Monday, August 30, 2010

NCEs Outside the Scope of Sec. 3(d), Efficacy Data not Required - II

Continued from our last post where we briefly discussed about the rejection of pre-grant opposition filed by Cipla for the Application Number 3003/CHENP/2004 for anti-cancer drug Nilotinib which later matured into issued Patent Number 237430. The opposition proceedings was fought on the grounds of lack of (1) inventiveness u/s 25(1)(e) and (2) enablement u/s 25(1)(g).

Interestingly during the opposition proceedings Cipla argued against the narrowing of claims which the Controller clearly opined that narrowing of claims are well permissible within the patent law. Cipla also relied on two documents (one of which suggested that polymorphic form B of nilotinib was used for further drug development) published well after the filing date of the Application to contest the utility of the Nilotinib which the Controller rightly rejected from considering to decide the patentability of the Application.

Here again Cipla tried to take the Chennai Patent Office for a ride the way it took the Delhi High Court in infamous Tarceva patent litigation where it convinced the learned Judge that Cipla’s generic Tarceva tablets contain polymorphic form of Erlotinib whereas the patent issued to Roche protects Erlotinib per se and hence non-infringing. Now here Cipla went the opposite way arguing that when the Nilotinib drug development contains polymorphic form B (disclosed in pending Application Number 9925/DELNP/2007 for which pre-grant opposition decision is pending) then patent should not be issued to Nilotinib per se. In other words, if the marketed drug contains polymorphic form of active ingredient then patent should not be granted to active ingredient per se. However, the Chennai Patent Office rightly applied its reasoning rather getting carried away by Cipla’s arguments. 

To be continued…

Saturday, August 21, 2010

NCEs Outside the Scope of Sec. 3(d), Efficacy Data not Required - I

Patent Circle earlier posted the issuance of Indian Patent Number 237430 to Novartis against the Application Number 3003/CHENP/2004 for anticancer drug Nilotinib, globally marketed as Tasigna. Like Imatinib and Erlotinib, Nilotinib too belongs to the class of tyrosin kinase inhibitors which is extensively discussed on our blog (read here, here and here). Notably, the Application for Nilotinib before maturing into an issued patent overcame a pre-grant opposition brought by Cipla. The opposition filed at the Chennai Patent Office is one of the well-reasoned and matured decisions (till date) ruled by the Indian Patent Office which is worth discussing here.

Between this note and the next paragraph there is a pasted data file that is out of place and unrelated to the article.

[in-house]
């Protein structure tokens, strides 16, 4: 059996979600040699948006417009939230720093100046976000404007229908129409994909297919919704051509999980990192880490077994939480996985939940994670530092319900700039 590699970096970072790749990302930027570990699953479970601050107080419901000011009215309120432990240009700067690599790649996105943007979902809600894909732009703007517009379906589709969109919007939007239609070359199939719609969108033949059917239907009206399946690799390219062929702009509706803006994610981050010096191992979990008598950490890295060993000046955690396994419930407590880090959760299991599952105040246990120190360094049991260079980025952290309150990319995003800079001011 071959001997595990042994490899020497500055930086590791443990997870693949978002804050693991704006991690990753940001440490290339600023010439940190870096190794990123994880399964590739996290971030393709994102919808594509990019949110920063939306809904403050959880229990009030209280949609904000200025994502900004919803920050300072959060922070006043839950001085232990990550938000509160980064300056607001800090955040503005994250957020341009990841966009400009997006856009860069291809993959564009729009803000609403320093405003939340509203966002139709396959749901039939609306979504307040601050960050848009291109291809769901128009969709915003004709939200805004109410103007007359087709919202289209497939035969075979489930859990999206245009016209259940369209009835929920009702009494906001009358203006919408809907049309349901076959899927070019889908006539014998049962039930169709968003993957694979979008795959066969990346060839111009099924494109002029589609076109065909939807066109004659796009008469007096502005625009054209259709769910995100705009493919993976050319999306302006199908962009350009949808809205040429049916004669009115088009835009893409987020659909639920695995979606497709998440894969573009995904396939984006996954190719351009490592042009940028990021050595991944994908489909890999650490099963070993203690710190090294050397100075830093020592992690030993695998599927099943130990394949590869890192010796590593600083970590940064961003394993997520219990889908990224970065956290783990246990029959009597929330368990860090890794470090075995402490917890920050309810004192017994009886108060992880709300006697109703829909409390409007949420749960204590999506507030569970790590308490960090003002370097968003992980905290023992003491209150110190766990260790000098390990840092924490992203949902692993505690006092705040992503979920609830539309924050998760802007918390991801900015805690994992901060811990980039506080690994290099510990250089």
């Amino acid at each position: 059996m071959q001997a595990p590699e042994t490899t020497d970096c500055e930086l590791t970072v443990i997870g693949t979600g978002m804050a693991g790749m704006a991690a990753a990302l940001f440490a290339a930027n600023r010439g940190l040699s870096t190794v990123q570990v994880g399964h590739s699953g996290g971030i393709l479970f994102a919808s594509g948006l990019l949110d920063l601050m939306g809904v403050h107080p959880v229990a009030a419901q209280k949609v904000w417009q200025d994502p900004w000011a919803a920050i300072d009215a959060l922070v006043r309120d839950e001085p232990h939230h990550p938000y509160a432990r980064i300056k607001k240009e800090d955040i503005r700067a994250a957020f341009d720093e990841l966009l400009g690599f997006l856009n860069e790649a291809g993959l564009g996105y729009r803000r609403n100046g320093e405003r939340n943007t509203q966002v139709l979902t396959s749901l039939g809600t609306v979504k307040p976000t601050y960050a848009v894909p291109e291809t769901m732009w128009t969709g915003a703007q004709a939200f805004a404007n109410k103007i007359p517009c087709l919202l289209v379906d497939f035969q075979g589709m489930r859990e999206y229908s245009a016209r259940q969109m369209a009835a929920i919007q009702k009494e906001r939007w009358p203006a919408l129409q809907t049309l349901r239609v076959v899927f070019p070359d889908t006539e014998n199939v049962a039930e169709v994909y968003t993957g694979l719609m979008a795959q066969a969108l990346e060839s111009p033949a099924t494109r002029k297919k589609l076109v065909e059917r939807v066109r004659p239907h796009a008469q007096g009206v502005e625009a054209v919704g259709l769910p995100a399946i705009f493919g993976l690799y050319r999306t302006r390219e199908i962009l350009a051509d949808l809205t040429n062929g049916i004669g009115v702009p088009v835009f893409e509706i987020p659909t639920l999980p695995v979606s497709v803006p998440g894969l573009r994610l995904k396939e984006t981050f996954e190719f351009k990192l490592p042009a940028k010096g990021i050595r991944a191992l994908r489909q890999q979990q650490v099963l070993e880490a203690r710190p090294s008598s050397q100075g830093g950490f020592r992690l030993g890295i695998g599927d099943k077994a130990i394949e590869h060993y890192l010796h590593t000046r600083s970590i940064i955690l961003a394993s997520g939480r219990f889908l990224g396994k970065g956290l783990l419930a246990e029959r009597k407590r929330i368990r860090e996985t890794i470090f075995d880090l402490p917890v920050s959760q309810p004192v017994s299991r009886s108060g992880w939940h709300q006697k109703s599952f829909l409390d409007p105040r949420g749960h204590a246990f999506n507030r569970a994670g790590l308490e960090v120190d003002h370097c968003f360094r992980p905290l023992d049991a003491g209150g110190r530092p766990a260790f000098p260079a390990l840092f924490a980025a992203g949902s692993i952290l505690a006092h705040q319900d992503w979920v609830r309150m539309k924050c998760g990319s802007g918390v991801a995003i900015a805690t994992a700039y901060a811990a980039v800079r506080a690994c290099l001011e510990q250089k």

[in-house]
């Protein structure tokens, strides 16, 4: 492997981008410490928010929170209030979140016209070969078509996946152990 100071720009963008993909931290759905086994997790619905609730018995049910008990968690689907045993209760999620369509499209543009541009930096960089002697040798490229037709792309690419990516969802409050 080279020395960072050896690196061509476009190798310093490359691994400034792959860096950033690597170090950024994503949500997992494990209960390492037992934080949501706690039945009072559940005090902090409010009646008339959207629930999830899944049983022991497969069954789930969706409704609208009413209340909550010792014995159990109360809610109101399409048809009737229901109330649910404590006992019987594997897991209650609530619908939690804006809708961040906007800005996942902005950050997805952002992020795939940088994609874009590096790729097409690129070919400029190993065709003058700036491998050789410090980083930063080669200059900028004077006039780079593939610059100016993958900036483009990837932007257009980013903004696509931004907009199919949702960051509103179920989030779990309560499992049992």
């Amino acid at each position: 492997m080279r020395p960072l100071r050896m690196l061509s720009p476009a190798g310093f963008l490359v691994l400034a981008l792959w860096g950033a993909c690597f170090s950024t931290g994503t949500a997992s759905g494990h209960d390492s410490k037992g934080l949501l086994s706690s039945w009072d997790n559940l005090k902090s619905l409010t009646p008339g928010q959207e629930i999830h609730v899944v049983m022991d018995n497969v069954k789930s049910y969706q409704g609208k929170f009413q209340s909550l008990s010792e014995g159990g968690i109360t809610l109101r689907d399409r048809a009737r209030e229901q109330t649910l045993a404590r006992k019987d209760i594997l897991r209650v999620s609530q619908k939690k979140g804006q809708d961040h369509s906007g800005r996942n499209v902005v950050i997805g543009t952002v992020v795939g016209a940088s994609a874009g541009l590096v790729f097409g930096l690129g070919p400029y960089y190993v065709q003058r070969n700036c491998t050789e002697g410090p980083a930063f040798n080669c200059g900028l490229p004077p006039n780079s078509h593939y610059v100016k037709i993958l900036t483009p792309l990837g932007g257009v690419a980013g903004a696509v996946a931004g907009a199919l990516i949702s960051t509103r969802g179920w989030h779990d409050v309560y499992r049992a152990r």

The opposition was filed on February 16, 2009 and hearing was held on September 15, 2009. Cipla opposed the Application on the grounds of.
  1. Prior publication
  2. Lack of inventiveness
  3. Not invention u/s 3(d)
  4. Lack of enablement
  5. Failure to disclose information u/s 8
However, during the opposition proceedings Cipla dropped most of the grounds and focused on (1) lack of inventiveness u/s 25 (1) (e) and (2) lack of enablement u/s 25 (1) (g). Cipla argued that the use of nilotinib to treat imatinib resistant patients was not disclosed in the specification and was suppressed by or not known to the Applicant at the time of filing the Application. In response, the Applicant argued that the Application is not directed to salts or polymorphs but is directed to New Chemical Entity (NCE) and further argued that the invention is not improving the efficacy of the known compounds but relates to new compounds. Responding to Cipla’s argument, the Asst. Controlled Dr. S.P. Subramaniyan opined that the technical details and use of present invention is clearly described in the specification in accordance with Sec. 10(4) of the Act. He further added that efficacy data is required where substance of any claimed invention falls within the scope of Sec. 3(d) but the present invention is related to New Chemical Entity (NCE) and therefore efficacy data are not required for NCEs.